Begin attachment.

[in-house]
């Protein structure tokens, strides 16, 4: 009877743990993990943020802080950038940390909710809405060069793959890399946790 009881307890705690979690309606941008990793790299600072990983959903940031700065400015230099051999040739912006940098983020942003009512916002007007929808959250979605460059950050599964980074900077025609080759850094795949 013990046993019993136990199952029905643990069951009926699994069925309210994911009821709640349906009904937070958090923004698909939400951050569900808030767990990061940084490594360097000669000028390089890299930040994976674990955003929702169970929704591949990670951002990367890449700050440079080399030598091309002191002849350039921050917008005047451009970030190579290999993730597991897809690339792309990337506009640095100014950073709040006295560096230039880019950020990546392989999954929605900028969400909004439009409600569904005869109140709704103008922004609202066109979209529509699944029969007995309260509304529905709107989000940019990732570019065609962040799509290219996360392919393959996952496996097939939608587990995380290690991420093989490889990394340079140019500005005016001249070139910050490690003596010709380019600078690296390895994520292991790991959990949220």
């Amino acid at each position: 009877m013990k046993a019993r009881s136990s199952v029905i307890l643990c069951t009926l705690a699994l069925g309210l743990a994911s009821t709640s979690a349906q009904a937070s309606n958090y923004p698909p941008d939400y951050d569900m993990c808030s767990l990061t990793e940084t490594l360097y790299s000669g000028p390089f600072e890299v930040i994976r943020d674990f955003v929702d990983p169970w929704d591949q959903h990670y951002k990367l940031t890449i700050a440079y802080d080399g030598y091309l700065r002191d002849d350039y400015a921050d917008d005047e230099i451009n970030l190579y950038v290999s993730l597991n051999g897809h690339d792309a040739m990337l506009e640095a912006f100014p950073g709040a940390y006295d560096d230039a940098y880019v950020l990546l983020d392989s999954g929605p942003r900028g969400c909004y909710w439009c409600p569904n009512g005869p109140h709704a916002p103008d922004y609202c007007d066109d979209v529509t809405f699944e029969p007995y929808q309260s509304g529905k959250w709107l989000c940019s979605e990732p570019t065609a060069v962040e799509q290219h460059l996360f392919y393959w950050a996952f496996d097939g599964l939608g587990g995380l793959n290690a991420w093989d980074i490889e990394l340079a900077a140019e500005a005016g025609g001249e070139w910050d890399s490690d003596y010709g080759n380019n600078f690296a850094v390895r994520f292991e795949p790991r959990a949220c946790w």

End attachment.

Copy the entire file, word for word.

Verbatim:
[in-house]
């Protein structure tokens, strides 16, 4: 009877743990993990943020802080950038940390909710809405060069793959890399946790 009881307890705690979690309606941008990793790299600072990983959903940031700065400015230099051999040739912006940098983020942003009512916002007007929808959250979605460059950050599964980074900077025609080759850094795949 013990046993019993136990199952029905643990069951009926699994069925309210994911009821709640349906009904937070958090923004698909939400951050569900808030767990990061940084490594360097000669000028390089890299930040994976674990955003929702169970929704591949990670951002990367890449700050440079080399030598091309002191002849350039921050917008005047451009970030190579290999993730597991897809690339792309990337506009640095100014950073709040006295560096230039880019950020990546392989999954929605900028969400909004439009409600569904005869109140709704103008922004609202066109979209529509699944029969007995309260509304529905709107989000940019990732570019065609962040799509290219996360392919393959996952496996097939939608587990995380290690991420093989490889990394340079140019500005005016001249070139910050490690003596010709380019600078690296390895994520292991790991959990949220």
């Amino acid at each position: 009877m013990k046993a019993r009881s136990s199952v029905i307890l643990c069951t009926l705690a699994l069925g309210l743990a994911s009821t709640s979690a349906q009904a937070s309606n958090y923004p698909p941008d939400y951050d569900m993990c808030s767990l990061t990793e940084t490594l360097y790299s000669g000028p390089f600072e890299v930040i994976r943020d674990f955003v929702d990983p169970w929704d591949q959903h990670y951002k990367l940031t890449i700050a440079y802080d080399g030598y091309l700065r002191d002849d350039y400015a921050d917008d005047e230099i451009n970030l190579y950038v290999s993730l597991n051999g897809h690339d792309a040739m990337l506009e640095a912006f100014p950073g709040a940390y006295d560096d230039a940098y880019v950020l990546l983020d392989s999954g929605p942003r900028g969400c909004y909710w439009c409600p569904n009512g005869p109140h709704a916002p103008d922004y609202c007007d066109d979209v529509t809405f699944e029969p007995y929808q309260s509304g529905k959250w709107l989000c940019s979605e990732p570019t065609a060069v962040e799509q290219h460059l996360f392919y393959w950050a996952f496996d097939g599964l939608g587990g995380l793959n290690a991420w093989d980074i490889e990394l340079a900077a140019e500005a005016g025609g001249e070139w910050d890399s490690d003596y010709g080759n380019n600078f690296a850094v390895r994520f292991e795949p790991r959990a949220c946790w």